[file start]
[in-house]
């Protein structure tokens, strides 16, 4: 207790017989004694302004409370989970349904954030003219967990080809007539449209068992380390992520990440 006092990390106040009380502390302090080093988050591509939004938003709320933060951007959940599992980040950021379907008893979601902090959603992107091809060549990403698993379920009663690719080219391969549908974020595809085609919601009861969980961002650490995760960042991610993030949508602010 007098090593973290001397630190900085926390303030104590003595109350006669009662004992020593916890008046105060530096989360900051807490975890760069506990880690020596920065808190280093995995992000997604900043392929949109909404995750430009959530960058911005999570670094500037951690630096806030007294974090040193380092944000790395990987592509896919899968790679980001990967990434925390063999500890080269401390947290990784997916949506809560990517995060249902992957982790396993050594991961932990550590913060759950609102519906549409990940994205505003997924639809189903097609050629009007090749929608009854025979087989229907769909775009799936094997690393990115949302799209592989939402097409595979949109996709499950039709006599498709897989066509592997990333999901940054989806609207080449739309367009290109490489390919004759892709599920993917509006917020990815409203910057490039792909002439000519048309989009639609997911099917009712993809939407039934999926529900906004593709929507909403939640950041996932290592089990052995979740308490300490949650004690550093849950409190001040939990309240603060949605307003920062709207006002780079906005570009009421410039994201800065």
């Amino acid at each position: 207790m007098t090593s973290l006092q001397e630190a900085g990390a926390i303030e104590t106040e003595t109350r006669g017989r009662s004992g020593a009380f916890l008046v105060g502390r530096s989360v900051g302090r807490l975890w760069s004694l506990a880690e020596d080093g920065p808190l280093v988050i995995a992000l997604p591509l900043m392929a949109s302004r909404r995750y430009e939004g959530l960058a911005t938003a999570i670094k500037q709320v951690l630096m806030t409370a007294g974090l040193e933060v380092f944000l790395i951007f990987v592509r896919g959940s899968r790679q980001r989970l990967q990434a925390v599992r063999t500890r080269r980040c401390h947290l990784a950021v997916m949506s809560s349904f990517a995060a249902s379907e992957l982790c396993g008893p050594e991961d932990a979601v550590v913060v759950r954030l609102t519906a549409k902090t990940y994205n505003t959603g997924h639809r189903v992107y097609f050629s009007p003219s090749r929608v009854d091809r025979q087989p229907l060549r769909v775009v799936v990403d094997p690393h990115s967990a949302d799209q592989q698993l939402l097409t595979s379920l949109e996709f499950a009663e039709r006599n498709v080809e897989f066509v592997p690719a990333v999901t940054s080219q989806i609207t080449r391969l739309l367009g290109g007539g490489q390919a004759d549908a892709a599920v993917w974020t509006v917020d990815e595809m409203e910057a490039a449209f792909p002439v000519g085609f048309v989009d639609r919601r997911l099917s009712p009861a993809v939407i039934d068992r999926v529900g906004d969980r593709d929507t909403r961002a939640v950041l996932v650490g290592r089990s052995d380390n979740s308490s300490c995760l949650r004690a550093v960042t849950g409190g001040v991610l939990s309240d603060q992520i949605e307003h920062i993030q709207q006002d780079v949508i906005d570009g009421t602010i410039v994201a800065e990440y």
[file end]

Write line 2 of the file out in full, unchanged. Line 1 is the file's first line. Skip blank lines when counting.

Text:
């Protein structure tokens, strides 16, 4: 207790017989004694302004409370989970349904954030003219967990080809007539449209068992380390992520990440 006092990390106040009380502390302090080093988050591509939004938003709320933060951007959940599992980040950021379907008893979601902090959603992107091809060549990403698993379920009663690719080219391969549908974020595809085609919601009861969980961002650490995760960042991610993030949508602010 007098090593973290001397630190900085926390303030104590003595109350006669009662004992020593916890008046105060530096989360900051807490975890760069506990880690020596920065808190280093995995992000997604900043392929949109909404995750430009959530960058911005999570670094500037951690630096806030007294974090040193380092944000790395990987592509896919899968790679980001990967990434925390063999500890080269401390947290990784997916949506809560990517995060249902992957982790396993050594991961932990550590913060759950609102519906549409990940994205505003997924639809189903097609050629009007090749929608009854025979087989229907769909775009799936094997690393990115949302799209592989939402097409595979949109996709499950039709006599498709897989066509592997990333999901940054989806609207080449739309367009290109490489390919004759892709599920993917509006917020990815409203910057490039792909002439000519048309989009639609997911099917009712993809939407039934999926529900906004593709929507909403939640950041996932290592089990052995979740308490300490949650004690550093849950409190001040939990309240603060949605307003920062709207006002780079906005570009009421410039994201800065």